Pronunciation: moe-LIN-done HYE-droe-KLOR-ide
Class: Dihydroindolone derivative
- Tablets 5 mg
- Tablets 10 mg
- Tablets 25 mg
- Tablets 50 mg
Unknown. Exerts its effect on ascending reticular activating system.
Rapidly absorbed. T max is 1.5 h.
Metabolism is rapid.
Thirty-six metabolites are recognized with less than 2% to 3% unmetabolized molindone excreted in urine and feces.
Indications and Usage
Management of schizophrenia.
Severe CNS depression (eg, alcohol, barbiturates, narcotics) or comatose states; hypersensitivity to the drug.
Dosage and AdministrationAdults and Children 12 yr of age and older Initial dose
PO 50 to 75 mg/day, increasing dosage to 100 mg/day in 3 or 4 days. Patients with severe symptoms may require 225 mg/day. Start elderly and debilitated patients on lower dosage.Maintenance dose Mild symptoms
PO 5 to 15 mg 3 or 4 times daily.Moderate symptoms
PO 10 to 25 mg 3 or 4 times daily.Severe symptoms
PO 225 mg/day may be required.
Store at controlled room temperature (59° to 86°F). Protect from light.
Drug InteractionsPhenytoin, tetracyclines
This tablet's preparation contains calcium sulfate and may interfere with the absorption of phenytoin sodium and tetracycline.
Laboratory Test Interactions
None well documented.
Hypotension, tachycardia, transient, nonspecific T-wave changes.
Akathisia; depression; drowsiness; dystonic syndrome; euphoria; extrapyramidal reactions; hyperactivity; increased libido; Parkinson syndrome; seizures; tardive dyskinesia.
Constipation; dry mouth; nausea; salivation.
Amenorrhea; gynecomastia; initial heavy menses; priapism; urinary retention.
Altered liver function.
Elderly patients with dementia-related psychosis treated with antipsychotic drugs are at an increased risk of death compared with those taking placebo. Over a course of a 10-wk controlled trial, the rate of death in drug-treated patients was about 4.5% compared with 2.6% in the placebo group. Although the causes of death were varied, most of the deaths appeared to be either CV (eg, heart failure, sudden death) or infectious (eg, pneumonia) in nature.
Safety and efficacy not established in children younger than 12 yr of age.
Start therapy with a reduced dosage.
Molindone may have an antiemetic effect, which may obscure signs of intestinal obstruction or brain tumor.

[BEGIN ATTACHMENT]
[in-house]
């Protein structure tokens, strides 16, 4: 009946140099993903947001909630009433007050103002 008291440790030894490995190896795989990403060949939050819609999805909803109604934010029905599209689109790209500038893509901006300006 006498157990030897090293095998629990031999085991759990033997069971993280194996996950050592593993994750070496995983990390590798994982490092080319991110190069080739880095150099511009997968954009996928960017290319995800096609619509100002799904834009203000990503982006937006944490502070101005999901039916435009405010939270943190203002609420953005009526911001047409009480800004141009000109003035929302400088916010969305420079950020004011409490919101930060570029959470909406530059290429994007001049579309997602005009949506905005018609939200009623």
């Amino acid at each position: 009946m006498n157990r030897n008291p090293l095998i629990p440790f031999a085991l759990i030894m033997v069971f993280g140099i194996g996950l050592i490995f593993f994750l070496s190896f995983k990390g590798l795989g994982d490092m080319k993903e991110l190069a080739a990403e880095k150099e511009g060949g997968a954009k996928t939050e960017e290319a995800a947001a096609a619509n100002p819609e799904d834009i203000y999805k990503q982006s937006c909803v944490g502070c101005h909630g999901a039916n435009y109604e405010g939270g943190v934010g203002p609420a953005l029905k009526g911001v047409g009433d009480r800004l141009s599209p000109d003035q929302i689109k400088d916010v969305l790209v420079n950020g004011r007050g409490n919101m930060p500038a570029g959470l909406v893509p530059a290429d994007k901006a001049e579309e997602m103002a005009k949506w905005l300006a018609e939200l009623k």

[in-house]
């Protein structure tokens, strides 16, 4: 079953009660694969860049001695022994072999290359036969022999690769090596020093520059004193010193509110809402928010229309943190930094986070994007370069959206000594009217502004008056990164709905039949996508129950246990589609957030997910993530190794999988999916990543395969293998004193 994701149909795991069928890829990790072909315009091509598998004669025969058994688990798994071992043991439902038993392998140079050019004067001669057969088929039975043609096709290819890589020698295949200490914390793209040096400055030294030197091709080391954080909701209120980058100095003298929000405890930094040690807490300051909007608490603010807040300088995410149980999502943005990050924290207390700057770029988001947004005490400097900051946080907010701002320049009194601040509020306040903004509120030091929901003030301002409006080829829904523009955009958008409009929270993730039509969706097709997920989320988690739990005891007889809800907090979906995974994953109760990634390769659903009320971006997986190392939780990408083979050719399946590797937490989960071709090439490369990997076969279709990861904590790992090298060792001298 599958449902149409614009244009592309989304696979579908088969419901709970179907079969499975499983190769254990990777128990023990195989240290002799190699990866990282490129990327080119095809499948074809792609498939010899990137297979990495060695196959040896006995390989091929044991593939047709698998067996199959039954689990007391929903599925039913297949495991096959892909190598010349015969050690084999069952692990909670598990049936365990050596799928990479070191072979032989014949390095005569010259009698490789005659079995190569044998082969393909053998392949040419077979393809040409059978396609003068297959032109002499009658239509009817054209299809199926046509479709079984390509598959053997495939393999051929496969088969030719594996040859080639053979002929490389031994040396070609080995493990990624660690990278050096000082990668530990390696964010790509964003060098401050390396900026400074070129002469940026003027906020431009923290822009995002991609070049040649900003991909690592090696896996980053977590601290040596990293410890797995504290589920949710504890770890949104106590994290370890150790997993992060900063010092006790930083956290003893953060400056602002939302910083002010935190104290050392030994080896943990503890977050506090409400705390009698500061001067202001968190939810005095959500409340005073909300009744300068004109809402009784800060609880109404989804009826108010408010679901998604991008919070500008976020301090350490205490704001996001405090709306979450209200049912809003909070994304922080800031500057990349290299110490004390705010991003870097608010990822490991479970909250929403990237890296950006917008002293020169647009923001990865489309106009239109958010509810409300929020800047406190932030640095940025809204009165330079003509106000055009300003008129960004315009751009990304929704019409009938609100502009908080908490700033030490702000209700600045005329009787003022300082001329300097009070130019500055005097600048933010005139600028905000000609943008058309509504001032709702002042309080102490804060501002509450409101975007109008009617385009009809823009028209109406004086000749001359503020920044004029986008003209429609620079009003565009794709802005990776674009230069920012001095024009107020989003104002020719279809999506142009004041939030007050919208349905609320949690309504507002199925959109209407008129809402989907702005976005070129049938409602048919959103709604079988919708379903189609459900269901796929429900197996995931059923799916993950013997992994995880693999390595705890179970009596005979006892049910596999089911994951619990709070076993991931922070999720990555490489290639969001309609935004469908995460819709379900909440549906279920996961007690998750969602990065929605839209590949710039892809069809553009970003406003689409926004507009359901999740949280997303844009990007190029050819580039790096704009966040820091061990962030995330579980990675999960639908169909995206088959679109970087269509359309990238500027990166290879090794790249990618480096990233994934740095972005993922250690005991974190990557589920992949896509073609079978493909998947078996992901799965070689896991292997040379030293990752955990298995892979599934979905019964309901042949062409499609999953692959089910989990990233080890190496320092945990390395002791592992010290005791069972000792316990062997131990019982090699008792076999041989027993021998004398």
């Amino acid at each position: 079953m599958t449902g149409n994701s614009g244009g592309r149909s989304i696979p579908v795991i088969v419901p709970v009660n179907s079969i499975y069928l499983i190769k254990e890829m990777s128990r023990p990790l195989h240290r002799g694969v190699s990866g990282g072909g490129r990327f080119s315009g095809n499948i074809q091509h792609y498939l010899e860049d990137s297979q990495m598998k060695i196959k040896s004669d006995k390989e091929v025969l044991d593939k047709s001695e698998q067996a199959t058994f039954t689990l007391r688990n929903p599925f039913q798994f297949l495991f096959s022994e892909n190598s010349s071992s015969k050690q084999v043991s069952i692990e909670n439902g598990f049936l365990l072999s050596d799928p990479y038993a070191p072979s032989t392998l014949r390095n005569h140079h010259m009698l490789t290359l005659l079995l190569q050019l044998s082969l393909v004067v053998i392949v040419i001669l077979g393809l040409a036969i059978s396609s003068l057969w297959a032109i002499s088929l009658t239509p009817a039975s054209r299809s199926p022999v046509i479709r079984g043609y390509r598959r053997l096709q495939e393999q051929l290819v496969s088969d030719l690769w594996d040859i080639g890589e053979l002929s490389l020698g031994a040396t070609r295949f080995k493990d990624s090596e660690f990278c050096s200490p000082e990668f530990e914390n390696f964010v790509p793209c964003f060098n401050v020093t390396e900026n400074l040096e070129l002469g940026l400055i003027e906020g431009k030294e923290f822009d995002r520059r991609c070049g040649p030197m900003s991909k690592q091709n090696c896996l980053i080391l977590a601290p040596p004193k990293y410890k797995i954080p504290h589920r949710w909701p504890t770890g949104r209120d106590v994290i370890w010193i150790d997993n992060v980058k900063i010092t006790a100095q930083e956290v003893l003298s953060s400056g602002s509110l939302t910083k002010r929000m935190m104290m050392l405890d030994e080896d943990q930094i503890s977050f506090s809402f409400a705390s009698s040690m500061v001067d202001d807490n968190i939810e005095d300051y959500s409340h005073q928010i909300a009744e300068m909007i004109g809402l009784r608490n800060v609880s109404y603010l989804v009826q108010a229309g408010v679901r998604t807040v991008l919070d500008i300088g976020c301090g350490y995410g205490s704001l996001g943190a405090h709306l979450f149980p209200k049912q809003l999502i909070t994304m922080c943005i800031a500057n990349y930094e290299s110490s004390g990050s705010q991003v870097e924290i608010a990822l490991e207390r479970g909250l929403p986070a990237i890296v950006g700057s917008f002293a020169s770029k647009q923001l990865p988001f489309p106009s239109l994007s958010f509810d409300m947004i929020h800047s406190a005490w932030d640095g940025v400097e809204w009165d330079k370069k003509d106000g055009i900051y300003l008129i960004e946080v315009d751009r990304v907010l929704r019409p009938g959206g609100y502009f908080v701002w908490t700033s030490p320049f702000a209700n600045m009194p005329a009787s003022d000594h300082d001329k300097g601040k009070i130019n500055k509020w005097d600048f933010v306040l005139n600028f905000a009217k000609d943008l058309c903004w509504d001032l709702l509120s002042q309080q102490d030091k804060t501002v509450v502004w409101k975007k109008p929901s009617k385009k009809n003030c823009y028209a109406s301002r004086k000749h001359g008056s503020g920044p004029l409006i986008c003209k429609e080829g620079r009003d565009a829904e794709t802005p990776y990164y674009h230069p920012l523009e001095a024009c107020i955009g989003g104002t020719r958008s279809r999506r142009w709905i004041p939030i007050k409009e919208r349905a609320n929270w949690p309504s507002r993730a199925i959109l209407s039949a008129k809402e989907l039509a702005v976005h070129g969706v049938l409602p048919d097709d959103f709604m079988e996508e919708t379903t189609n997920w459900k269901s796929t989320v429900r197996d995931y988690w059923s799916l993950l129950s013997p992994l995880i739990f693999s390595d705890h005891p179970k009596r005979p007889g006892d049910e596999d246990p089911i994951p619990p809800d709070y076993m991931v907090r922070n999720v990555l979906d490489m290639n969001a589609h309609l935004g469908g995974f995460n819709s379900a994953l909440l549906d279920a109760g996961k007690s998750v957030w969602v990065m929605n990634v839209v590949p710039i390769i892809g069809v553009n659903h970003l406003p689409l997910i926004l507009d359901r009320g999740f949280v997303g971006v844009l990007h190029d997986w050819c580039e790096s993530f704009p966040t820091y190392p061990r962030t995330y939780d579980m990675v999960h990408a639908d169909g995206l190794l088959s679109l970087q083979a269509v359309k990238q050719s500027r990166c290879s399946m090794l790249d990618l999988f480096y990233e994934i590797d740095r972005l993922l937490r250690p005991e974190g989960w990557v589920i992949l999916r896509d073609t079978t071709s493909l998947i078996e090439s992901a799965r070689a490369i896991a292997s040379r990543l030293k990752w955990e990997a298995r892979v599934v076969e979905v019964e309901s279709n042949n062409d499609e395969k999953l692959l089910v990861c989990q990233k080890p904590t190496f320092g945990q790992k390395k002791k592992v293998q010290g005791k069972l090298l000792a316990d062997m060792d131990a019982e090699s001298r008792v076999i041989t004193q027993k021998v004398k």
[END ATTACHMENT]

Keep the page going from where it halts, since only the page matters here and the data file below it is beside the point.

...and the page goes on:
Start therapy with a reduced dosage.
This potentially fatal condition has been reported in association with antipsychotic agents. Signs and symptoms include hyperpyrexia, muscle rigidity, altered mental status, irregular pulse or BP, tachycardia, diaphoresis, and cardiac arrhythmias.
Antipsychotic drugs elevate prolactin levels; elevation persists during chronic administration.
Convulsive seizures have been reported.
This syndrome of potentially irreversible, involuntary dyskinetic movements has occurred with other antipsychotic agents. Incidence appears to be highest among elderly patients, especially elderly women.
- Explain the risk of developing tardive dyskinesia.
- Advise patient that dose may be slowly increased until max benefit is achieved and not to take more than prescribed or increase the dose more rapidly than advised.
- Instruct patient not to stop taking molindone when symptoms have improved.
- Tell patient to immediately report high fever, muscle rigidity, involuntary body or facial movements, altered mental status, irregular pulse, or sweating to health care provider.
- Advise patient to avoid strenuous activity during periods of high temperature or humidity.
- Advise patient that drug may cause drowsiness and to use caution while driving or performing other tasks requiring mental alertness.
- Advise patient to notify health care provider if excessive drowsiness occurs.
- Advise patient, family, or caregiver not to change the dose or stop taking molindone unless advised by health care provider.
- Instruct patient to avoid alcoholic beverages and other depressants while taking this medication.
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